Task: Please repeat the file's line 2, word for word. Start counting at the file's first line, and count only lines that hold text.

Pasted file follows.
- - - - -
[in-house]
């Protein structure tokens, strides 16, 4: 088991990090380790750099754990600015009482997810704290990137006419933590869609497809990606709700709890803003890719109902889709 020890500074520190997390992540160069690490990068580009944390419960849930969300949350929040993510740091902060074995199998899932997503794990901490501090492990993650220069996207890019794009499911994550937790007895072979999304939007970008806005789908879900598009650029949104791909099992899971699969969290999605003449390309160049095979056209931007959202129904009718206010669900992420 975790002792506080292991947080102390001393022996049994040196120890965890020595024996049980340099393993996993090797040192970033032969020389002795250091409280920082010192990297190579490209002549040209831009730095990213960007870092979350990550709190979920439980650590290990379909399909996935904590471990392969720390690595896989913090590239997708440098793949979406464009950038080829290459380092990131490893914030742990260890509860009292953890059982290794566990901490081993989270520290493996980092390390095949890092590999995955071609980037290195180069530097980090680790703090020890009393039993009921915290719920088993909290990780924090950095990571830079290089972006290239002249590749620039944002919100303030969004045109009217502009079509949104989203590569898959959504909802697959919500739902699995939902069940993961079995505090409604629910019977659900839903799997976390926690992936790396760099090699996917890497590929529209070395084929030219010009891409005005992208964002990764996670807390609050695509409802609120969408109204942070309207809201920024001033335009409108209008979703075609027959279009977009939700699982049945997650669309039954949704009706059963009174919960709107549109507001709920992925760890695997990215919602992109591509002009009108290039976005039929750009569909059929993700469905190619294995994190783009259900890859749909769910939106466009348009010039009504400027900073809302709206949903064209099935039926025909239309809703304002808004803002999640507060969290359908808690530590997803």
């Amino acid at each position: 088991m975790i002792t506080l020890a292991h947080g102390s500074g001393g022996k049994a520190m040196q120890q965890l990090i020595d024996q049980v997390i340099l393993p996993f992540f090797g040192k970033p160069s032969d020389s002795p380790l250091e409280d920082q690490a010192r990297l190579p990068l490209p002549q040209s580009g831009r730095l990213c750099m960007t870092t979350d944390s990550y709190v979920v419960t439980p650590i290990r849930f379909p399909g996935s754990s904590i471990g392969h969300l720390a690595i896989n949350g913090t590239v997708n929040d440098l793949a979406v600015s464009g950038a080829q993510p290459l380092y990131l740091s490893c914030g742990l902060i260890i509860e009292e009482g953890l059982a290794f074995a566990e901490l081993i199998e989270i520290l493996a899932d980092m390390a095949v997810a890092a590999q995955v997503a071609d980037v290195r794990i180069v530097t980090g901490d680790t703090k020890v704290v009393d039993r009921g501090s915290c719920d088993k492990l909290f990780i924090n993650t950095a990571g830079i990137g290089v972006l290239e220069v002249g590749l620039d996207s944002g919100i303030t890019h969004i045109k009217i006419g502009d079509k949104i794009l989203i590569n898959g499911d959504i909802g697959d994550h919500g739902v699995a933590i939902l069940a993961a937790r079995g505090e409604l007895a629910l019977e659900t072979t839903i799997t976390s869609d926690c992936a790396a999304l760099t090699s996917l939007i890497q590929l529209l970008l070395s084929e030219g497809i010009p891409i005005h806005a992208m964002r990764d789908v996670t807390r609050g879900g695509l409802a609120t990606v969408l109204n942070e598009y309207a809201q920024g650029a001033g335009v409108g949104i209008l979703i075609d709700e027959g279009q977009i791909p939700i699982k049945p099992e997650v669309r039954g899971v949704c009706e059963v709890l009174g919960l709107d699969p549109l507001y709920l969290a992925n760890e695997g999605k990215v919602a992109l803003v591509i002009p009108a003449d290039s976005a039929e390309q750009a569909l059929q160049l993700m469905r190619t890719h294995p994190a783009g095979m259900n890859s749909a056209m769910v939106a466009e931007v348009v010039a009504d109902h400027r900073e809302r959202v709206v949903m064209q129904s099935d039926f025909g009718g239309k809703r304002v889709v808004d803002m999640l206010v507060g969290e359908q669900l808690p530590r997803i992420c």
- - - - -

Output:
């Protein structure tokens, strides 16, 4: 088991990090380790750099754990600015009482997810704290990137006419933590869609497809990606709700709890803003890719109902889709 020890500074520190997390992540160069690490990068580009944390419960849930969300949350929040993510740091902060074995199998899932997503794990901490501090492990993650220069996207890019794009499911994550937790007895072979999304939007970008806005789908879900598009650029949104791909099992899971699969969290999605003449390309160049095979056209931007959202129904009718206010669900992420 975790002792506080292991947080102390001393022996049994040196120890965890020595024996049980340099393993996993090797040192970033032969020389002795250091409280920082010192990297190579490209002549040209831009730095990213960007870092979350990550709190979920439980650590290990379909399909996935904590471990392969720390690595896989913090590239997708440098793949979406464009950038080829290459380092990131490893914030742990260890509860009292953890059982290794566990901490081993989270520290493996980092390390095949890092590999995955071609980037290195180069530097980090680790703090020890009393039993009921915290719920088993909290990780924090950095990571830079290089972006290239002249590749620039944002919100303030969004045109009217502009079509949104989203590569898959959504909802697959919500739902699995939902069940993961079995505090409604629910019977659900839903799997976390926690992936790396760099090699996917890497590929529209070395084929030219010009891409005005992208964002990764996670807390609050695509409802609120969408109204942070309207809201920024001033335009409108209008979703075609027959279009977009939700699982049945997650669309039954949704009706059963009174919960709107549109507001709920992925760890695997990215919602992109591509002009009108290039976005039929750009569909059929993700469905190619294995994190783009259900890859749909769910939106466009348009010039009504400027900073809302709206949903064209099935039926025909239309809703304002808004803002999640507060969290359908808690530590997803």